Investor caution and geopolitical volatility led to decline
While the global IPO market trended south in 2019, capital raising was inhibited by geopolitical upheaval and a cautious attitude among investors, says David Palumbo, partner and head of the corporate and securities group in Toronto for Baker McKenzie.
Trade tensions between U.S. and China and between the U.S. and the European Union, Brexit and the uprising in Hong Kong all played a role in the 20 per cent drop in global IPO activity in the last year, according to Baker McKenzie’s Cross-Border IPO index 2019. Investors showed caution and more scrutiny of company financials and paths to profitability, which was demonstrated by postponements and cancellations of highly anticipated offerings, such as from office-sharing service WeWork and Vaughan, Ont.-based waste company GFL Environmental, the report states.
Palumbo says there has been a shift in sentiment among investors, who are becoming more scrutinous of company financials and other company data. The Baker McKenzie report states that after “several high-profile, pre-profit unicorn IPOs” were disappointments, investors became sceptical of whether private valuations give accurate insight into potential IPO performance.
“Whether its profitability or just the perception of value, I think people are starting to take deeper dives and looking closer at sort of the timeline for profitability as well,” he says.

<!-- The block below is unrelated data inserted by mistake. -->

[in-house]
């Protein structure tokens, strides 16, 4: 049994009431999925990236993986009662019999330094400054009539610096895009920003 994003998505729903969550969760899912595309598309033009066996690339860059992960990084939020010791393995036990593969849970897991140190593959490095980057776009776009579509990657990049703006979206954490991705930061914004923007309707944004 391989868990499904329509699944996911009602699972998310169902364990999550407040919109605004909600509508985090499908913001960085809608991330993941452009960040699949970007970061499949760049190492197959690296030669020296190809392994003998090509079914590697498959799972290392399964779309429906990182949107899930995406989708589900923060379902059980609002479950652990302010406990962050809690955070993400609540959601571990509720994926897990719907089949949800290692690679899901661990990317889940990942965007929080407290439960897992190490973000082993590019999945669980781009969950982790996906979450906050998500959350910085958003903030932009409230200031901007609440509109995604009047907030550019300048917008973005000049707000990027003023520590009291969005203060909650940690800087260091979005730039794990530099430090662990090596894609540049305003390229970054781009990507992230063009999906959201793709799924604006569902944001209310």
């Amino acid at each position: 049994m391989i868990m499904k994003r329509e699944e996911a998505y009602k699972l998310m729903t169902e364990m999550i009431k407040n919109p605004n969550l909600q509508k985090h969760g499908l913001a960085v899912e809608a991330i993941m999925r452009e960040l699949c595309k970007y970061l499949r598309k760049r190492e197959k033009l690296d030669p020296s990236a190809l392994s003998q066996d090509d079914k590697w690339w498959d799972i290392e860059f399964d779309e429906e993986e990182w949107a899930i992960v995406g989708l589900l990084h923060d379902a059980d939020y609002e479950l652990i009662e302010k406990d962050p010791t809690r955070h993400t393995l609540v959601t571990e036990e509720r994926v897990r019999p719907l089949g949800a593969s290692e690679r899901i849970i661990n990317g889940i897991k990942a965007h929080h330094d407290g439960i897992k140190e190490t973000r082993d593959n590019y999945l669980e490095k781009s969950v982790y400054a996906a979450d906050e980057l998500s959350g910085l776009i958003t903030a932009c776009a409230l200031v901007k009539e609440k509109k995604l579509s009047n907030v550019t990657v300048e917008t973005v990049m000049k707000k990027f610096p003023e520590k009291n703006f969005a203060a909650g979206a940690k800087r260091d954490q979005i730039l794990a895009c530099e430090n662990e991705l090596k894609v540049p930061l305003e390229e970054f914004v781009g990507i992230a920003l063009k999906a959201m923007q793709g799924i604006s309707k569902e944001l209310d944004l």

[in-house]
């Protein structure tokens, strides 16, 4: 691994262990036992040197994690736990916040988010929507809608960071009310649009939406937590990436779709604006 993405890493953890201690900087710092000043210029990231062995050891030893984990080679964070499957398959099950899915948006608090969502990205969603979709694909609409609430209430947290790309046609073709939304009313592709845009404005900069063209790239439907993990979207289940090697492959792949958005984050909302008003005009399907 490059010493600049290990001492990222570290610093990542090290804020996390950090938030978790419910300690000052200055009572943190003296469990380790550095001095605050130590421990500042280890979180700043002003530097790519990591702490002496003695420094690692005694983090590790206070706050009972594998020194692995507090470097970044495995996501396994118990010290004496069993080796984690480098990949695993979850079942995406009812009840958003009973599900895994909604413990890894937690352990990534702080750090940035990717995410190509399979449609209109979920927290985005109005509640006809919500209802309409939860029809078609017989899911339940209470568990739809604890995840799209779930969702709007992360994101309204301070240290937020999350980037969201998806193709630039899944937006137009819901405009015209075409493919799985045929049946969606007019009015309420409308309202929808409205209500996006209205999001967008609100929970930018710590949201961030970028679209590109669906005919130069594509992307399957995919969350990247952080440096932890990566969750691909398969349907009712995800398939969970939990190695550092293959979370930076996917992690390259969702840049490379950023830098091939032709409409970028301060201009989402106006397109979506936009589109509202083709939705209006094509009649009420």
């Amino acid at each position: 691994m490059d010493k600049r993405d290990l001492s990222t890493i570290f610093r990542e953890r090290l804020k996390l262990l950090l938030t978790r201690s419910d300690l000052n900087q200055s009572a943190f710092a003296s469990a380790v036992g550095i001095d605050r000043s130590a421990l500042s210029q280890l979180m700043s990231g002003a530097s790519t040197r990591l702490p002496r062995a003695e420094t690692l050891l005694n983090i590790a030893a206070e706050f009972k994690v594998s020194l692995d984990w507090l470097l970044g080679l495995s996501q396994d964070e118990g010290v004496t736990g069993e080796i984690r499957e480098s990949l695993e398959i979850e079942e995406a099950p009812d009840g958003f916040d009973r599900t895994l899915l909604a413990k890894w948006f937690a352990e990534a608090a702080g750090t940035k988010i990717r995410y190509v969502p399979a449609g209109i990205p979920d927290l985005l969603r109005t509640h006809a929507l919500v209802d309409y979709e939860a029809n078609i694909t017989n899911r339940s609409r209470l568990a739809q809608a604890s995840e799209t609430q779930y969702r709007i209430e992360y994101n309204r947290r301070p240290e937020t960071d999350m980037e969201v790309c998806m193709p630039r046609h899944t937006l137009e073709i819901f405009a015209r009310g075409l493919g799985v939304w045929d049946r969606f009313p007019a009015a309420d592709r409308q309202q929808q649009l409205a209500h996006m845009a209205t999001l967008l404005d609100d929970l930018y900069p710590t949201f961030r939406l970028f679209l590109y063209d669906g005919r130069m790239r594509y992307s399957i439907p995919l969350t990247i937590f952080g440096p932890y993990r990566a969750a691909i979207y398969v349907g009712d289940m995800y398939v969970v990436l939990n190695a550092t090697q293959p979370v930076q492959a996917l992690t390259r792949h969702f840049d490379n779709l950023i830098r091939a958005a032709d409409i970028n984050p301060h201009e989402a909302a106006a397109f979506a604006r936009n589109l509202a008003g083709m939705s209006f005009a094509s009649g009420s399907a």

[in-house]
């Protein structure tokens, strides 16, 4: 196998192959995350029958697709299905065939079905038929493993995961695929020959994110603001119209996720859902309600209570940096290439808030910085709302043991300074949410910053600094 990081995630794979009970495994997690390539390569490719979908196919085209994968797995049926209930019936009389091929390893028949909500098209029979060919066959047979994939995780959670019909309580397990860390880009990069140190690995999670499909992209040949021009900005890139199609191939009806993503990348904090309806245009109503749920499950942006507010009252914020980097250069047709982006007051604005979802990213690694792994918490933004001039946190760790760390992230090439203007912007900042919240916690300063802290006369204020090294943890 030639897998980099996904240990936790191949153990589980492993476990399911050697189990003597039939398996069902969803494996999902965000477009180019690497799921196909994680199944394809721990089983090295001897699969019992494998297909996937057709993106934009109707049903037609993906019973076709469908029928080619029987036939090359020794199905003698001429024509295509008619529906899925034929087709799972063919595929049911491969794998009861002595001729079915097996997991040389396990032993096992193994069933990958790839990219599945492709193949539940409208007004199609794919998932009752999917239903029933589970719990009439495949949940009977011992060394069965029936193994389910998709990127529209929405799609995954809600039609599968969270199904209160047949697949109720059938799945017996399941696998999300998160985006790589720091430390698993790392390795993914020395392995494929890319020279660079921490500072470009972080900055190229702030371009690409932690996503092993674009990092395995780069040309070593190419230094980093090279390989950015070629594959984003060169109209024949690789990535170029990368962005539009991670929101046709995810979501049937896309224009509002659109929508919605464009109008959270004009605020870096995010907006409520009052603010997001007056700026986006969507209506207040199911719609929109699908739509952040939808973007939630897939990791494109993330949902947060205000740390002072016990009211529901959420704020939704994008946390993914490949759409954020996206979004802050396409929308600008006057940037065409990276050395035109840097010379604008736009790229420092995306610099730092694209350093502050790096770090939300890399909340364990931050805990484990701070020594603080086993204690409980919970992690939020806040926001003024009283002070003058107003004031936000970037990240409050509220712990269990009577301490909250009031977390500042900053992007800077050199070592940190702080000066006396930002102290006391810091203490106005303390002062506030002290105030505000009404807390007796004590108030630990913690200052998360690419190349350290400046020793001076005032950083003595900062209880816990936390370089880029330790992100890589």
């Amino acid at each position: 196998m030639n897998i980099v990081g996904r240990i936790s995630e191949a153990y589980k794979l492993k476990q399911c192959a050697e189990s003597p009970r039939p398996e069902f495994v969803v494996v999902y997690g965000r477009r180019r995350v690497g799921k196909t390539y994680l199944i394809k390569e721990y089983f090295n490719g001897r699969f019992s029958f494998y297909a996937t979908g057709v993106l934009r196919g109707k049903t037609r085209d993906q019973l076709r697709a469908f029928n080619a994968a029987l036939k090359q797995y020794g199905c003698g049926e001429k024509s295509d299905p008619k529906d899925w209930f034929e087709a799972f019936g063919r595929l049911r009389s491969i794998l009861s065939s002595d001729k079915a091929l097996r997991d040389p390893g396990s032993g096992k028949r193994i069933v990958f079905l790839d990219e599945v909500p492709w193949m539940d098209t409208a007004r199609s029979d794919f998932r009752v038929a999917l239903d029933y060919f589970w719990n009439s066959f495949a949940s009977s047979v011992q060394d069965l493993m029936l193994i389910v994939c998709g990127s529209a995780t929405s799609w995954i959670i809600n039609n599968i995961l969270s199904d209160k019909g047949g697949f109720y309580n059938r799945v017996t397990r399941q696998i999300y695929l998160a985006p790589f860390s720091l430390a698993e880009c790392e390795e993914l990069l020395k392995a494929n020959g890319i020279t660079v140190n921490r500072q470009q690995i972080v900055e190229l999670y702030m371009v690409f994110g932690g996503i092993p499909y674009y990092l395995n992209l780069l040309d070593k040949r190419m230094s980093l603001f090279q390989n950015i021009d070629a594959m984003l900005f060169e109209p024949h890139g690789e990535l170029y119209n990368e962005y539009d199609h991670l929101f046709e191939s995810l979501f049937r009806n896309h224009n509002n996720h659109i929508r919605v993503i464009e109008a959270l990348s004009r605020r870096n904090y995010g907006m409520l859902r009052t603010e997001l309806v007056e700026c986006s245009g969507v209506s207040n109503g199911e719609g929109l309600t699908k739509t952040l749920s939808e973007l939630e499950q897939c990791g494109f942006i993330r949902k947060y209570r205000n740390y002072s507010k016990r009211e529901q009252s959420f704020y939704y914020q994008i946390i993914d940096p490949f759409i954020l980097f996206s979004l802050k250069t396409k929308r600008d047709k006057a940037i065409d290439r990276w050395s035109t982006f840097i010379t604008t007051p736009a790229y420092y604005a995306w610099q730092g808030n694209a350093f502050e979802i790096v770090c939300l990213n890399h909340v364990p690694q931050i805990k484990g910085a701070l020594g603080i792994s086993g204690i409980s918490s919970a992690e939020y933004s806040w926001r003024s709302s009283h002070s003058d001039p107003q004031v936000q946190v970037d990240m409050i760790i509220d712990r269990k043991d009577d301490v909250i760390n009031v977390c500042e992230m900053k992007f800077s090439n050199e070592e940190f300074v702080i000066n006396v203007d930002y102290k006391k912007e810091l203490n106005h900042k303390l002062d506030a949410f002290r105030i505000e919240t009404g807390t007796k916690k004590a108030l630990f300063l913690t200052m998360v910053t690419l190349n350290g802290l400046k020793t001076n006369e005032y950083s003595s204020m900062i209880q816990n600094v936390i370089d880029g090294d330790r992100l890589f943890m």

The trend of investors leaning toward safer bets is shown on the stats for domestic IPOs, which while dropping in number by 20 per cent, increased in capital raised by four per cent.
“That has had an effect on people parking their money where they think they would get the best value and that's probably tied into then why you see maybe a decline in the numbers but yet an increase in the value,” Palumbo says.
In early November, GFL Environmental Inc. announced it was cancelling its IPO, after the banks facilitating the sale priced the shares below what the company had expected. Investors cited the company’s debts and growth prospects as the reasons for their reservations, Bloomberg reported. GFL’s IPO would have been the largest for a Canadian company since Manulife Financial’s in 1999, said Bloomberg.
The most active sector in 2019 was tech, followed by financials and healthcare. Technology companies upped their capital raising by 12 per cent in 2019, mobilizing $21.1 billion.
For 2020, Palumbo says he expects to see more of the same, with the U.S. presidential election and market reactions to presidential tweets adding to the uncertainty. The Baker McKenzie report also predicts there will be urgency among companies to debut and raise capital before Americans go to the polls in November.